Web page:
Preparation for the exams is often cited as the essential element of the process of moving to level four. Yet many still fail to set enough time aside to assimilate the required level of knowledge, which does not bode well when the same individuals make the move to adviser-charging.
The IFA sector remains the domain of the artisan due to the high percentage of advisers who are self-employed. This constant reinvention of the proverbial wheel simply increases the cost to the client and does nothing to ensure quality is delivered.
As David Shelton states in his new book, and I paraphrase: “No process means no proposition,” yet, for many, this regularity of delivery is complete anathema. Yet those same individuals demand consistency of service in all other aspects of their lives and even more ironically are prepared to pay for it. When it comes to communicating the value of their proposition or developing one that people would play for and recommend to others they balk at it.
Now, developing a proposition is not something that can be done at zero cost and there too hangs a tale. I constantly read of advisers complaining about the cost of examinations, the cost of moving to fees and so on. Why can they not see this as an investment? It is ironic that we spend our time telling clients to focus on the importance of advice yet many will not invest in its development or refinement.
I am sure some may tell me that these costs are a barrier, yet why was it not a barrier to us early adopters? I was once told that advisers were too busy to study or, worse still, that the financial planning certificate was a one-off, the likes of which would not be seen again.
We need to encourage all advisers to become followers of the glass half-full view of life, the opposite will rarely provide the opportunity to move forward with any confidence. Most advisers have a genuine wish to help their clients and this is a message that needs collective reinforce-ment. Working together will be the new model that truly helps many firms to prosper and develop. Feeling sorry for ourselves is corrosive and needs to be avoided at all costs.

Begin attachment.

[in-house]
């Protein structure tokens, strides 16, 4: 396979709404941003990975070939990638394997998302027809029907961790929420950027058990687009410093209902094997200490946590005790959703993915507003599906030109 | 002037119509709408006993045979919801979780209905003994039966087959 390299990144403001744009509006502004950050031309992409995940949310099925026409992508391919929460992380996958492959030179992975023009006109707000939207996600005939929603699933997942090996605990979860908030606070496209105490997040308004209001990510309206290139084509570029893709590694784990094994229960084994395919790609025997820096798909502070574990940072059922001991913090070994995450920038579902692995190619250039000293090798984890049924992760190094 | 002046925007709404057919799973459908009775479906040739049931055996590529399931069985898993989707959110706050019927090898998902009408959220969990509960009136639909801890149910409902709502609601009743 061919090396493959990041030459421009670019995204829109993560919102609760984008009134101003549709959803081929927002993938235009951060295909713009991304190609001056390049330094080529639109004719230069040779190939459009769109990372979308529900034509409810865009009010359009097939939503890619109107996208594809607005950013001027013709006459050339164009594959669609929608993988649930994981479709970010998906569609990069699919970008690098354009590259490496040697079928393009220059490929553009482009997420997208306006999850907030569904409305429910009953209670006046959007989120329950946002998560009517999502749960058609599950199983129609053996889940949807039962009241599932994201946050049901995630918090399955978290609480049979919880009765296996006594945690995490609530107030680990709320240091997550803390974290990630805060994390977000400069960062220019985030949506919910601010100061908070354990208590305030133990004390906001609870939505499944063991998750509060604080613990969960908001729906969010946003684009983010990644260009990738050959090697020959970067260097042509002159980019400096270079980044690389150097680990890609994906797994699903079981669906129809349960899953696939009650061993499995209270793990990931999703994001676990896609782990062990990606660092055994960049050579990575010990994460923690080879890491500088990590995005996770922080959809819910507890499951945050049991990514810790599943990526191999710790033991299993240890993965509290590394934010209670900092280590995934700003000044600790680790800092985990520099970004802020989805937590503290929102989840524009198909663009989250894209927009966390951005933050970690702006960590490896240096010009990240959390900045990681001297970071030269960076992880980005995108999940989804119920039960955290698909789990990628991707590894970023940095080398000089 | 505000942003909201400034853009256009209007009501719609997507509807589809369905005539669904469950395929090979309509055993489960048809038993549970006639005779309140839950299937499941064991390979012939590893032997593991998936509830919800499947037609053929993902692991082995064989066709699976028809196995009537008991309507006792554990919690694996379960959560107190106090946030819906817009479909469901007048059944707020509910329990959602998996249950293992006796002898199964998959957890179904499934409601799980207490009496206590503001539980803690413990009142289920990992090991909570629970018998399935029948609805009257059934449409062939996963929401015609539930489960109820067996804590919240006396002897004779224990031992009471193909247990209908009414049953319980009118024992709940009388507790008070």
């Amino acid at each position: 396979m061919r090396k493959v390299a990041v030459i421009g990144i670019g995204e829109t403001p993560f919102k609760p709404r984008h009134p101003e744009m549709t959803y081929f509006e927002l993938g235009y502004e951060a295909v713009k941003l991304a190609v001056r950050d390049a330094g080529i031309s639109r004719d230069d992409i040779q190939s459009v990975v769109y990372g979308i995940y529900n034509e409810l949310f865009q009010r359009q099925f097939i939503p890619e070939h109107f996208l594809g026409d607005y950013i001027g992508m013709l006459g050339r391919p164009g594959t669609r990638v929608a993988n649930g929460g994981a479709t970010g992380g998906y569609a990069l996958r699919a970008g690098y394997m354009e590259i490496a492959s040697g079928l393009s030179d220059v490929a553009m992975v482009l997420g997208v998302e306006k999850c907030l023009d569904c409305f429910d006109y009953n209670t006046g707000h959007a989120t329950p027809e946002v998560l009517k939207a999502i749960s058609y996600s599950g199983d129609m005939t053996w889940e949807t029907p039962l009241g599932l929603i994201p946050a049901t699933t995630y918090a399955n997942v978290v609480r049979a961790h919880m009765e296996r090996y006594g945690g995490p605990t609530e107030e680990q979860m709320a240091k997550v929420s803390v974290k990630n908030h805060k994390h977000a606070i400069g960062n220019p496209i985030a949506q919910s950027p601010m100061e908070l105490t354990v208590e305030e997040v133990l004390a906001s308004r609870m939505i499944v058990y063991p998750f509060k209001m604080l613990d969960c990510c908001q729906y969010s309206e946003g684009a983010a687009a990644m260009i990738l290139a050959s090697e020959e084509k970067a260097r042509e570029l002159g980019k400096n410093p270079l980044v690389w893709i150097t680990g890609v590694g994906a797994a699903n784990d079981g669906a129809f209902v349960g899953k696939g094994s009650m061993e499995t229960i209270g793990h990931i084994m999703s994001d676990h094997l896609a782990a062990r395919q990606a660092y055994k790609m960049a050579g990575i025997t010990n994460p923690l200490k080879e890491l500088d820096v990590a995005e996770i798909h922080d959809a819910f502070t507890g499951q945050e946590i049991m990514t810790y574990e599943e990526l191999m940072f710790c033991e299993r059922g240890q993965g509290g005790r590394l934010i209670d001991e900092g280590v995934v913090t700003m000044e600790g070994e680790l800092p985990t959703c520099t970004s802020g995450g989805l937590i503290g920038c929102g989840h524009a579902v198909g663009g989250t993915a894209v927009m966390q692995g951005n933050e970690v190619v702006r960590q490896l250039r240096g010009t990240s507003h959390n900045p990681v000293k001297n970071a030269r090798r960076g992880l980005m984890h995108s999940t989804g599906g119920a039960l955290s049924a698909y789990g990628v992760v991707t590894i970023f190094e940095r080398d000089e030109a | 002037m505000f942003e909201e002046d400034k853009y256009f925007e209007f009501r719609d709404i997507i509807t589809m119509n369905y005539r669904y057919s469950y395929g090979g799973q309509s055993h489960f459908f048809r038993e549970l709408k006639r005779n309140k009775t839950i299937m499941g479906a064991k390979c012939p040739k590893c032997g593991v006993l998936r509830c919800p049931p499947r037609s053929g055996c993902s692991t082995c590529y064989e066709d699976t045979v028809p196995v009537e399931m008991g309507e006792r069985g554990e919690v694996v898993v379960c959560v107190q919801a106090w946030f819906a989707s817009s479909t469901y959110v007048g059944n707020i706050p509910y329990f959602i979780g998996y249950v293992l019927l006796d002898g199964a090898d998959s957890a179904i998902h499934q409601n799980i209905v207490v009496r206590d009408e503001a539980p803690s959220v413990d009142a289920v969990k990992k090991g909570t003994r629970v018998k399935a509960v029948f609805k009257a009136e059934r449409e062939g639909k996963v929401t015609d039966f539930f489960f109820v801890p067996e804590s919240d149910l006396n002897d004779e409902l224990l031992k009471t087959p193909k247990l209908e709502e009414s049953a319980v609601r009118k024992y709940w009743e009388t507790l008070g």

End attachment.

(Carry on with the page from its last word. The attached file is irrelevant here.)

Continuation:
Helping each other will enable a faster transition and allow all involved to avoid the mistakes made by others. Making mistakes should not be a source of shame but a badge of experience. The providers can be the enablers, subsidising process development and testing, they cannot all provide a business doctor service.
Last weekend, I struggled to assemble a patio heater as the instructions were less than clear, I then realised that the manufacturer was based in Germany and decided that there was a significant chance that the instructions may not have been translated effectively.
Using my schoolboy German, the instructions made more sense and the job was completed in a matter of moments.
Maybe that is the real issue in transition and if the message is translated properly it will all work out. That risk of inaccurate translation applies to clients and advisers alike.
Robert Reid is managing director of Syndaxi Chartered Financial Planners